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Edited 5 4 - Fun Factory: More 'Fun' than 'Factory'

Fun Factory: More ‘Fun’ than ‘Factory’

Located on the third floor of Emporium Mall, Fun Factory is a relatively new amusement park that has people of all ages going crazy. The exterior was painted with bright and vibrant colors, so I had always assumed that it was a place for kids and not for teens or adults. Well, I guess you really shouldn’t judge a book by its cover. Unlike other amusement parks, Fun Factory offers much more than spinning tea cups and park trains.

 


 

in a nutshell:
  • Fun for kids AND adults
  • There’s some creepy shit going on here
  • Great throwbacks on the stereo

Pro Tips:
  • Adults, don’t try to get on the kiddy rides
  • Kiddies, don’t try to get on the adult rides
  • Spend a few hours at the claw machine

 

Fun Factory

 

 


 

I had been wanting to visit it ever since I heard about their ‘grown up’ section known as ‘Dark City’. I stepped on to  the escalator that led towards the entrance. It was decorated with little bee stickers. A statue of their mascot, which is a bee, stood at the bottom of the escalator in an inviting posture. I got to the ticket booth which was decorated with large red and blue plastic flowers. I decided to play it safe and go with the lowest fun card that was available for purchase.

 

The entrance to the park was through a gigantic blue flower with creepy-looking eyes. Right after entering, a huge blue snake with green spots caught my eye. It was coiled around a darker green wall. Right next to the snake was a mini Merry-go-round. I looked around and was impressed by how well it had been decorated. The rides were vibrant, and beautifully painted castles and strawberries filled the walls with color and energy. Moving forward I came across a trash can shaped like a goofy looking clown.

 

 

Fun Factory

 

 

There were two different kinds of trains in this play area, one of which was circus themed. The other was made up of mini vintage cars that moved along the track. I ventured further into the ‘soft’ play area and realized that I wouldn’t be able to enjoy any of the rides here, as all of the rides were catered specifically for children. Understandable. The only thing that I could enjoy was the claw machine, and I managed to pull a stuffed puppy. I was happy.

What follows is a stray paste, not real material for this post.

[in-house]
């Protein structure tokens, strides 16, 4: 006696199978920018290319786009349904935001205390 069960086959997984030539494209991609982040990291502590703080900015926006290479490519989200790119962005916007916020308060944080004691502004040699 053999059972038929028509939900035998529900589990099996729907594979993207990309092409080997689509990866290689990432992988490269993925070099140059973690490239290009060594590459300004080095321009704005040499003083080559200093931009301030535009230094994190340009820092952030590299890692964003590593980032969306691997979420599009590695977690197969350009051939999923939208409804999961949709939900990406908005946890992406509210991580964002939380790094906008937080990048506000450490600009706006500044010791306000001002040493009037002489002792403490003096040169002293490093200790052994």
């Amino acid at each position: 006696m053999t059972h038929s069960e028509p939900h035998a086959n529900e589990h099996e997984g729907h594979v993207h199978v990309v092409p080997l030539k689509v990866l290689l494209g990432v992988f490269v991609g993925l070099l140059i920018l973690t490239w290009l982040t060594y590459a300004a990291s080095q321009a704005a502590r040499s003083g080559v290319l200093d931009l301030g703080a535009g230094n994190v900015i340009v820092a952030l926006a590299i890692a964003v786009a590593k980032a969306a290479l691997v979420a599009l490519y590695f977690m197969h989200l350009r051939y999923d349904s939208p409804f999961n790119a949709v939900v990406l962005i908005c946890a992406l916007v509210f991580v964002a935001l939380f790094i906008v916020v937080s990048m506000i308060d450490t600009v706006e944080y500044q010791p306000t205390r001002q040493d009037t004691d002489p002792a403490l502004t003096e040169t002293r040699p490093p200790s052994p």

Fun Factory

 

 

Towards the back of the area is ‘Dark City’, a play area designed for grown ups. It had a few rides that I hadn’t come across before. The most interesting one out of these was Gyrospin. It could hold up to four people and could rotate 360 degrees. Then there was the Skyline Impactor, which is a lot like the Insanity Ride from Stratosphere in Las Vegas, except a lot closer to the ground. Dodge ’Em cars were placed in an extremely dark ring with dim lights flashing from above, slowly shifting colors, making it barely visible and even more thrilling.

 

 


 

 

One thing I noticed was that the playlist in ‘Dark City’ was drastically different from the ‘soft’ play area. It was a Rock music compilation, consisting of songs like “Sweet Child O’ Mine” by Guns N’ Roses and “Carry on Wayward Son” by Kansas. I thought that this was a cool touch.

 

In conclusion, Fun Factory is an immersive and enjoyable experience for people of all ages.

Positive, optimistic, a foodie and just a little old school nerdy perhaps. If Keziah wasn’t a writer, she would have definitely been an archaeologist given her massive interest in ancient ruins.

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